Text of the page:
JJ Dillon was one of those guys I never expected to see get a figure from Mattel. Jakks did a great job of covering legends from the 70s, 80s and 90s and even they didn’t get around to making a figure of the Four Horsemen’s manager.
Mattel knocked another character off my Holy Grail list with the release of this guy. They didn’t collectors any favor with its release strategy, but I finally got the leader of one of my favorite factions.
Packaging: You’ll note the lack of any package shots since I had to get this guy loose from eBay. This was a wave that was not long for my area and I only ever saw the crazy head Sting and Lex Luger.
Likeness: I love the head sculpt. It captures JJ in a more serious state of mind. It’s got all the appropriate detailing right down to the moles. This is one of Mattel’s better head sculpts, which is important for a guy not likely to get another figure.
The one problem with the head though is it’s too big. Mattel has had some challenges recently with scaling of heads with some getting the bobblehead appearance.
Here’s a very minor nitpick with the otherwise terrific head sculpt. In the early Four Horsemen days, JJ wore his hair a little longer with it looking like a mini-mullet as it creeped past his ears. This is really picky, but this puts the figure in a particular time-frame and doesn’t allow for the versatility we could have to credibly have this version double as WCW Commissioner Dillon.
Mattel probably should have gone with one of the Paul Heyman suit bodies for JJ. It’s a little fuller and a better representation of JJ’s size. He wasn’t fat, but this part choice is too slender. Maybe padding it with a little cotton or plastic could fill the suit out enough?
Scale: JJ was about Ric Flair and Arn Anderson’s 6’1” height at 6’. Mattel is starting to get a bit lax with their excellent scaling from earlier, but this one is dead on.
Paint: Mattel has never figured out how to capture platinum blonde hair. Like Flair, Dillon’s hair should be more white than blonde. The rest of the paint is fine. It seemed like Dillon would typically wear a suit jacket with a different color pants. Thanks to the BAF format, that’s not impossible to replicate though if you want to mix things up.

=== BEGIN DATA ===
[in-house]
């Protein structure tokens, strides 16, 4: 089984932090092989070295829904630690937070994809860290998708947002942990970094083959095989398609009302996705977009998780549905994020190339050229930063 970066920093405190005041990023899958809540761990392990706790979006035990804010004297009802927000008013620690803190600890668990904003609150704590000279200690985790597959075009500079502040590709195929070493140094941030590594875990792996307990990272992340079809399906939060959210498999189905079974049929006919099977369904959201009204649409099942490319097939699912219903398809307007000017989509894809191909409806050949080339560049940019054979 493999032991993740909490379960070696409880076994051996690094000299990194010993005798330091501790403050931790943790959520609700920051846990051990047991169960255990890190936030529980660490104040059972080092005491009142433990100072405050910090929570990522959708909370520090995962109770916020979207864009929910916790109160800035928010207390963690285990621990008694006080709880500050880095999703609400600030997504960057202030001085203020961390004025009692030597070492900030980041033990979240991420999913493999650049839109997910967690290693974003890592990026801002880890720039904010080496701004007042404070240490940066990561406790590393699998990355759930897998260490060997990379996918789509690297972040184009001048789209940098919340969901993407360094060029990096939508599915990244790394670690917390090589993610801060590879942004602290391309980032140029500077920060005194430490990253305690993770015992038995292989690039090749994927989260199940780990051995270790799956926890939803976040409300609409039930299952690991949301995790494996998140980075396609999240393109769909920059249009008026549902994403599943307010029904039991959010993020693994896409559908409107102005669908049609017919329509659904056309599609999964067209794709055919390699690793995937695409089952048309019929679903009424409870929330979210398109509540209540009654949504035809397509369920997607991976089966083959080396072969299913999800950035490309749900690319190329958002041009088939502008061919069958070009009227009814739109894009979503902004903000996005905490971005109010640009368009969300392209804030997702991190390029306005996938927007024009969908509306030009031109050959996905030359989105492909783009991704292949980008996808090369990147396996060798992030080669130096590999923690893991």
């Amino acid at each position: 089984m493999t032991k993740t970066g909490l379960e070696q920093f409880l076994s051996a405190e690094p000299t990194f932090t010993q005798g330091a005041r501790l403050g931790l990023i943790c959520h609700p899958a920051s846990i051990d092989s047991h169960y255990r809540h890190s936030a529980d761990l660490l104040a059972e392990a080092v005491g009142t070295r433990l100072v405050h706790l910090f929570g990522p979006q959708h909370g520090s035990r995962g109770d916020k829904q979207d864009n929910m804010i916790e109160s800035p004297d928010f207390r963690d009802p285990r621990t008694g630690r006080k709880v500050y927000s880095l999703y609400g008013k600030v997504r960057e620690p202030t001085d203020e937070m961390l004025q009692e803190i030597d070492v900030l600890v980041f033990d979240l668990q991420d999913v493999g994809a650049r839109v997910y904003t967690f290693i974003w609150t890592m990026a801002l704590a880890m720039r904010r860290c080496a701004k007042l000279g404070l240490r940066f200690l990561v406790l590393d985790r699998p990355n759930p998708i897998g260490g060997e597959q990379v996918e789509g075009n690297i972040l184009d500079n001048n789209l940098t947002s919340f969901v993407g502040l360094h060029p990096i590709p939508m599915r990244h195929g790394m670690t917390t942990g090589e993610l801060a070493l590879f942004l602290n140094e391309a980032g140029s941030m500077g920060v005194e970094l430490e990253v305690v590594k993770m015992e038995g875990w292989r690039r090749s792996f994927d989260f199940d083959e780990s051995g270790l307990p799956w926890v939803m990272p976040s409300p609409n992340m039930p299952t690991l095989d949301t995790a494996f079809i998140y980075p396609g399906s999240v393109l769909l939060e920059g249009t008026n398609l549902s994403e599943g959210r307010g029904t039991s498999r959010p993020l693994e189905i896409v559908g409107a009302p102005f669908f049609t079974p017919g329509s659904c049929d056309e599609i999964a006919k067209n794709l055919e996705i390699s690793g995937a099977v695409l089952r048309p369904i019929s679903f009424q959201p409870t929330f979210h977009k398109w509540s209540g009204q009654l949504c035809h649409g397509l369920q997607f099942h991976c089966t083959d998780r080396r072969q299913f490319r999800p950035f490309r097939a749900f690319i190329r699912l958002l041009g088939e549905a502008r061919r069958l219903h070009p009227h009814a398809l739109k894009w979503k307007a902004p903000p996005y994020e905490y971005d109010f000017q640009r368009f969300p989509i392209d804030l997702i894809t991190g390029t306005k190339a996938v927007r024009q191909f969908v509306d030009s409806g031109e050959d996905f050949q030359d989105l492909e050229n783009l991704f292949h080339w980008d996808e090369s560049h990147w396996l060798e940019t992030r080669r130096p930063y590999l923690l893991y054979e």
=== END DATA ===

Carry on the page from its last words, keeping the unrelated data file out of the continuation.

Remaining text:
Articulation: Since this isn’t a basic suit mold, JJ has more articulation than normal. My figure has an issue though as his left arm won’t stay in the socket. Yes, it’s as annoying as you might imagine. Hopefully I can get it to stay in place with some superglue. JJ would do an occasional kick and punch, but he wasn’t as physical a manager as some of his peers.
JJ Dillon has:
- ball-jointed shoulders
- elbows (double-jointed)
- knees (double-jointed)
Accessories: JJ didn’t have any weapon gimmicks like a tennis racket, but I would have loved if Mattel went all old school and gave him a shoe accessory or a roll of coins.
He does have removable sunglasses. They stay on…until you turn his head, but JJ didn’t always wear his glasses so t’s nice to have the option to take them off.
Worth it? Assuming you got lucky enough to find the full set in stores, JJ would have cost you $52. Even on eBay he’s going to be costly with the head going for $25 itself. I don’t get this strategy. Exclusives are one thing, but this doesn’t do Wal-Mart or Mattel any favors to have a limited amount of product only proving worth the investment for scalpers/resellers.
Rating: 8 out of 10
I’m thrilled to have a JJ Dillon figure. It’s too lean and the head a bit oversized to be perfect, but with the exception of Jim Cornette this was the most important NWA era manager to add to our collection and fits in perfectly with the Four Horsemen.
Where to get it? I doubt Wal-Mart stores have no clue they were supposed to even carry this wave. Avoid the frustration that I did and just go to eBay immediately.